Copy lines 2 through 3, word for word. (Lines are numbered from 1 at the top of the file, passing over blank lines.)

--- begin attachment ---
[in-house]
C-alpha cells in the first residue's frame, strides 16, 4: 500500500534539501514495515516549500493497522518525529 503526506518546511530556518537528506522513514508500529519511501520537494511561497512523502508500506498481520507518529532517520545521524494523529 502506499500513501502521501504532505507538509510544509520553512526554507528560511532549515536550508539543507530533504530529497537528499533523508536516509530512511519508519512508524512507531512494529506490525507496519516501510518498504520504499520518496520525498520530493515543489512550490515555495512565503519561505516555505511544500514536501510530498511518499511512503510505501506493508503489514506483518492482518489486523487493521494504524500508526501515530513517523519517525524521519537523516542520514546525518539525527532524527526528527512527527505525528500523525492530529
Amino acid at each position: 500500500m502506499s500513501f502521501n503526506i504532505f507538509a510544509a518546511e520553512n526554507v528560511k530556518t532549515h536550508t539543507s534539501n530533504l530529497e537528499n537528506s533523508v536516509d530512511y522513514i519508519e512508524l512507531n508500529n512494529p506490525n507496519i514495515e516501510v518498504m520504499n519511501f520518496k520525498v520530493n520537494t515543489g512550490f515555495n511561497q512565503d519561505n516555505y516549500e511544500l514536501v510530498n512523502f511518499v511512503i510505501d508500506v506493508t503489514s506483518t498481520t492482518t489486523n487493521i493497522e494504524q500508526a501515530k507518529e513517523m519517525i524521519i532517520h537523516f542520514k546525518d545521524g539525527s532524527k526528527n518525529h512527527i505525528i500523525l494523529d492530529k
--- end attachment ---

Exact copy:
C-alpha cells in the first residue's frame, strides 16, 4: 500500500534539501514495515516549500493497522518525529 503526506518546511530556518537528506522513514508500529519511501520537494511561497512523502508500506498481520507518529532517520545521524494523529 502506499500513501502521501504532505507538509510544509520553512526554507528560511532549515536550508539543507530533504530529497537528499533523508536516509530512511519508519512508524512507531512494529506490525507496519516501510518498504520504499520518496520525498520530493515543489512550490515555495512565503519561505516555505511544500514536501510530498511518499511512503510505501506493508503489514506483518492482518489486523487493521494504524500508526501515530513517523519517525524521519537523516542520514546525518539525527532524527526528527512527527505525528500523525492530529
Amino acid at each position: 500500500m502506499s500513501f502521501n503526506i504532505f507538509a510544509a518546511e520553512n526554507v528560511k530556518t532549515h536550508t539543507s534539501n530533504l530529497e537528499n537528506s533523508v536516509d530512511y522513514i519508519e512508524l512507531n508500529n512494529p506490525n507496519i514495515e516501510v518498504m520504499n519511501f520518496k520525498v520530493n520537494t515543489g512550490f515555495n511561497q512565503d519561505n516555505y516549500e511544500l514536501v510530498n512523502f511518499v511512503i510505501d508500506v506493508t503489514s506483518t498481520t492482518t489486523n487493521i493497522e494504524q500508526a501515530k507518529e513517523m519517525i524521519i532517520h537523516f542520514k546525518d545521524g539525527s532524527k526528527n518525529h512527527i505525528i500523525l494523529d492530529k